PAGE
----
AFC North: Drayton Florence
Dominique Franks stood out as the best among the four veteran cornerbacks. He went stride for stride deep downfield with wide receiver Steve Smith, who needed to push off to make the catch. Franks also picked off rookie quarterback Keith Wenning's underthrown pass.
A fifth-round pick by Atlanta in 2010, Franks played in every game for the Falcons the past two years as a reserve. He has three career interceptions and broke up nine passes.
Drayton Florence, who is coming off the best season of any of the tryout corners, didn't have a good day. He got beat deep by rookie wide receiver Michael Campanaro and had to grab Marlon Brown's jersey to stop another big completion against him.
The other cornerbacks who were working out were Aaron Ross and Marquice Cole.
Harbaugh said this practice allowed the Ravens to "kick the tires" and find out if the cornerbacks have bounced back from their injuries.
"We're going to take the best 90 guys to training camp, and we're going to have the best bullpen that we can for training camp," Harbaugh said.
The Ravens have also expressed interest in Brandon Flowers, who was released by the Kansas City Chiefs last week.
This is a significant date because any free-agent signing past it doesn't count against a team's compensatory picks. The Ravens love their extra picks, and they're officially in line for three in the 2015 draft after losing four unrestricted free agents and signing one.
Baltimore has had some moderate success with its June signings. The Ravens landed inside linebacker Daryl Smith, who became one of their best defensive players last season, on June 5 of last year. They signed guard Bobbie Williams, who started six games during their Super Bowl season, in 2012, and added kicker Shayne Graham in 2010.
Will this June trend continue for the Ravens?
"We’re aware of the guys that are still out there, free agents that would be more favorable to sign after June 1 and all that," coach John Harbaugh said. "We’re going to be watching the waiver wire real close. We’re going to try and get better. We had a conversation, Ozzie [Newsome] and I, and I like to think on principle that we really believe this: We want to build as strong of a 53-man roster as we possibly can, and as we do that, try to get stronger every chance we can get. We’ll be looking.”
The two biggest positions of need for the Ravens are offensive tackle and cornerback.
There has been a lot of speculation about the Ravens signing offensive tackle Eric Winston. It makes sense because Winston played six seasons under Gary Kubiak, who is now the Ravens' offensive coordinator, and fits in the zone-blocking scheme. But, based on what the Ravens are saying, the team wants to see what Rick Wagner can do at right tackle before adding a veteran like Winston. There is also no guarantee that Winston, at the age of 30, is that much of an upgrade over what the Ravens already have.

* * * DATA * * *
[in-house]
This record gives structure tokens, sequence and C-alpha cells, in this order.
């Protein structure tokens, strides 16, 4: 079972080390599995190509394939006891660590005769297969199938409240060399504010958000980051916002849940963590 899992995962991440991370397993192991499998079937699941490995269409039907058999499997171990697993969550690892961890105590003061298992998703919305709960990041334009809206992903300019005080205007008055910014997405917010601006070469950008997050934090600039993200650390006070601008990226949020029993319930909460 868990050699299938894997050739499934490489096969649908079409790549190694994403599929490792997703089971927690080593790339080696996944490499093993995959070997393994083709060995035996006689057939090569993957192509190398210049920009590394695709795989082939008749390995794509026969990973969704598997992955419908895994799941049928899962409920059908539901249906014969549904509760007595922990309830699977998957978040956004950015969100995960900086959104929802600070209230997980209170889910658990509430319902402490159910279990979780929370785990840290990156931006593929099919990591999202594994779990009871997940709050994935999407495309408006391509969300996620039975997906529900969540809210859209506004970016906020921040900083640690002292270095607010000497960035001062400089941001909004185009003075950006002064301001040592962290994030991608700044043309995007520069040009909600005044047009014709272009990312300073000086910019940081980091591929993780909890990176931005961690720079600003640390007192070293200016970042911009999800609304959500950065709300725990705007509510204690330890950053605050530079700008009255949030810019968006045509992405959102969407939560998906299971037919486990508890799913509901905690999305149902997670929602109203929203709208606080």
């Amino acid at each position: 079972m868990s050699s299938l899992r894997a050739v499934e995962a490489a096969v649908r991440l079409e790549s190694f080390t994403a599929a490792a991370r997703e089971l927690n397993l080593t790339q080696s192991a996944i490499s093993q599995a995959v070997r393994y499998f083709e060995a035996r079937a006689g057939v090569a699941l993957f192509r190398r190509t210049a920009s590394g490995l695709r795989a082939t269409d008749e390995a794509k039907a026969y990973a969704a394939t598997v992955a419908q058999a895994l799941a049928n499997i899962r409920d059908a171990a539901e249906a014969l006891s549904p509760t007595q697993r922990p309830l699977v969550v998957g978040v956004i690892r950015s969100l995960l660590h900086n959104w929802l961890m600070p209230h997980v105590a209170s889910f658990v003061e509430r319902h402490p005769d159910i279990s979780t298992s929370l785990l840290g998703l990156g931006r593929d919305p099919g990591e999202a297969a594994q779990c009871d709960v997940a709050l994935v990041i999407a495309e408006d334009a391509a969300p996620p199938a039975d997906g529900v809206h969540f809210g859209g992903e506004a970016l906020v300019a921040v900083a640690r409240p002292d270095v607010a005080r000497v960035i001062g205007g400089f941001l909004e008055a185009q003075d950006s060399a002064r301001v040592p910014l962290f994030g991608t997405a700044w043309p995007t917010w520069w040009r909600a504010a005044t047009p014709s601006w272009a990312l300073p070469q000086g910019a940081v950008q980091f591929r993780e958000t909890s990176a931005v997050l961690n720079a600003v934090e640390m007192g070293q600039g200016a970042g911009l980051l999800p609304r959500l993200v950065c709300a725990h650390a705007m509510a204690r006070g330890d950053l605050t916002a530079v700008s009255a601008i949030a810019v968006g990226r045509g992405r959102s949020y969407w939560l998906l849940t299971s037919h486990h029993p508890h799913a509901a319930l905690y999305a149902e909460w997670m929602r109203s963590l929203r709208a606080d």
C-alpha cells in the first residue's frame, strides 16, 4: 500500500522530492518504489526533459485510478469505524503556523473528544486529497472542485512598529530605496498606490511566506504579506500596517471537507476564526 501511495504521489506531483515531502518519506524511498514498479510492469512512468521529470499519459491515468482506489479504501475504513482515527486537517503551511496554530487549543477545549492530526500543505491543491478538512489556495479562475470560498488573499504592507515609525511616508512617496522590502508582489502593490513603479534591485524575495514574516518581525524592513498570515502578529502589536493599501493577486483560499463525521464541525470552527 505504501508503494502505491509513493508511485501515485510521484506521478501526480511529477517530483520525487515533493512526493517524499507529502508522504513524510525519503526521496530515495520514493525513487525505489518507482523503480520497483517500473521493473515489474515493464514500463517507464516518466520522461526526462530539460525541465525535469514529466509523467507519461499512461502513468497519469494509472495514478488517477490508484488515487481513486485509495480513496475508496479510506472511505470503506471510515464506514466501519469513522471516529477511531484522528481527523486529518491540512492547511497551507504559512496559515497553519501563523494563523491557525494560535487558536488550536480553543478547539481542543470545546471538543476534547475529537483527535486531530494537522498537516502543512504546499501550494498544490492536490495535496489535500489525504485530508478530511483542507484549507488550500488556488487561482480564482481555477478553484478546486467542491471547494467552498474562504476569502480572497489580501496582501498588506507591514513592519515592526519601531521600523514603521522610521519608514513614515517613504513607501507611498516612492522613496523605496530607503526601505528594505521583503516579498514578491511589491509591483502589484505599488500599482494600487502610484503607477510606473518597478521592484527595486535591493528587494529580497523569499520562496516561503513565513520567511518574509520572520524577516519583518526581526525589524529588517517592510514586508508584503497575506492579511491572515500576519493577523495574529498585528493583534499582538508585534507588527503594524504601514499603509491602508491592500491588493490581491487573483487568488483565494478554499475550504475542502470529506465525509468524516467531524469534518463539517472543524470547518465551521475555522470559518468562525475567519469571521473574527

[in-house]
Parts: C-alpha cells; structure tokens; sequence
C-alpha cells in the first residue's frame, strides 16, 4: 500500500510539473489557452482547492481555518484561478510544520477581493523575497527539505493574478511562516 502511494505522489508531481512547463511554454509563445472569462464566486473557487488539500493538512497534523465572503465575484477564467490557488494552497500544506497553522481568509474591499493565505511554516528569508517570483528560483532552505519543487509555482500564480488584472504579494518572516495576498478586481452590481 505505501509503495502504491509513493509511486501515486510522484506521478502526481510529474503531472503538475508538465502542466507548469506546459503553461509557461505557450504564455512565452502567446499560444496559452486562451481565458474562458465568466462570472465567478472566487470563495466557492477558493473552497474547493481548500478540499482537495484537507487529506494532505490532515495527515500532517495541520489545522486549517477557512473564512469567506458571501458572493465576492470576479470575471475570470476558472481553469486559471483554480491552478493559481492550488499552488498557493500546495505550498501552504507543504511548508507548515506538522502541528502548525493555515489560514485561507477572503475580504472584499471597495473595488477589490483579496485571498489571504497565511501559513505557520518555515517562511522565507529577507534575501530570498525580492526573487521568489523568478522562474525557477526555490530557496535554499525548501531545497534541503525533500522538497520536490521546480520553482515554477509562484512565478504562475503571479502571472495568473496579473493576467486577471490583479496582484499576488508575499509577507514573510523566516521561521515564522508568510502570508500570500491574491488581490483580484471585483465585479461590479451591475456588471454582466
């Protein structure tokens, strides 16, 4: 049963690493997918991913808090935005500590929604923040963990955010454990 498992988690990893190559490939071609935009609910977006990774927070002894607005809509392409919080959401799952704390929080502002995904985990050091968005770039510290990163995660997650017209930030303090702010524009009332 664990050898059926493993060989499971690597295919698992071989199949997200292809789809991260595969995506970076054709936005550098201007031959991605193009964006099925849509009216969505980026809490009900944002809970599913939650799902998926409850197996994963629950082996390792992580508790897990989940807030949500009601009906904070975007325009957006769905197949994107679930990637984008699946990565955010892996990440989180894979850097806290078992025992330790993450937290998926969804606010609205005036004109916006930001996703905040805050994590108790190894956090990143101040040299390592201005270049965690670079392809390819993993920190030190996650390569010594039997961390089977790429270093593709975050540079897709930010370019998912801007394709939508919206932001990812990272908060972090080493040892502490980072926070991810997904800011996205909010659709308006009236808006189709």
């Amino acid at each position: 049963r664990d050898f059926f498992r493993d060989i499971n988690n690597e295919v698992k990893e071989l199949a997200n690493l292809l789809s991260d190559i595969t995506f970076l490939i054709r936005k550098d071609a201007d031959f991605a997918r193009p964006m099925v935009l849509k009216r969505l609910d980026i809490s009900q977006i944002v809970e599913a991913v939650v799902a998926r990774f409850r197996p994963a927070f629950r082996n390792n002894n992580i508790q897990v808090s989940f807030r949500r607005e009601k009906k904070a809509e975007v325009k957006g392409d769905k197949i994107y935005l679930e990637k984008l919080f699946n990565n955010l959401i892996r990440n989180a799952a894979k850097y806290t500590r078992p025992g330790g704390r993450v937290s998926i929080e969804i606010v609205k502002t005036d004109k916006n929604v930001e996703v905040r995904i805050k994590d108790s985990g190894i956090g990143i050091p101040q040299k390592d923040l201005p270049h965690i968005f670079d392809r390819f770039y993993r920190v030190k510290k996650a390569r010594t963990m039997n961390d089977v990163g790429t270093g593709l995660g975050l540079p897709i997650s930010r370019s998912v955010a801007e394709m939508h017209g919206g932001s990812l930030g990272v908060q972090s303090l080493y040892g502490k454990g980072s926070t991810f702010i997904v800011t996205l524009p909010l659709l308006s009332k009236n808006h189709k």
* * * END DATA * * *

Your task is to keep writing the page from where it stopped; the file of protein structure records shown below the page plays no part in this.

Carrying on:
The same argument could be made at cornerback, where the Ravens have two unproven defenders (Chykie Brown and Asa Jackson) battling for the No. 3 spot. The Ravens didn't sign or draft a cornerback after losing Corey Graham in free agency.
"Ozzie knows he has two great, young guys that are coming up," cornerback Lardarius Webb said. "You’ve got Asa Jackson who can play the nickel and outside, but mostly better inside. And Chykie Brown has been playing good. He’s had his chance to get out on the field, but now he gets thrown in, and it’s his. He’s going to get to show you all what he’s capable of."
Considering these options, the Ravens may wait to add a veteran cornerback at the end of the preseason, when the final major cutdown is made and a more viable defender hits the market. With only four corners with NFL experience, the Ravens will have to either sign a veteran corner or keep an undrafted rookie.
Posted by ESPN.com's James Walker
This offseason ESPN.com did an anonymous survey of NFL head coaches that explored a variety of topics, including smartest offensive and defensive player, dirtiest player and owner with the best reputation.
Another question we asked NFL head coaches was which Pro Bowl-caliber player would they not want on their roster?
|Hunter Martin/Getty Images|
|Fourteen head coaches said they wouldn't want Terrell Owens on their team.|
But the question is why Owens, and why such a large margin?
When it comes to winning, there is no comparison between Owens and Johnson.
Owens led three different teams to the playoffs and has a Super Bowl appearance with the Philadelphia Eagles.
Johnson has just one winning season his entire career in Cincinnati and is 0-1 in the postseason.
Their styles of play vary but both are effective. Their numbers have been comparable the past several seasons.
Yet, a majority of NFL head coaches would rather have Johnson on their team over Owens, which is interesting.
It is clear that Owens rates much higher on the distraction scale with coaches.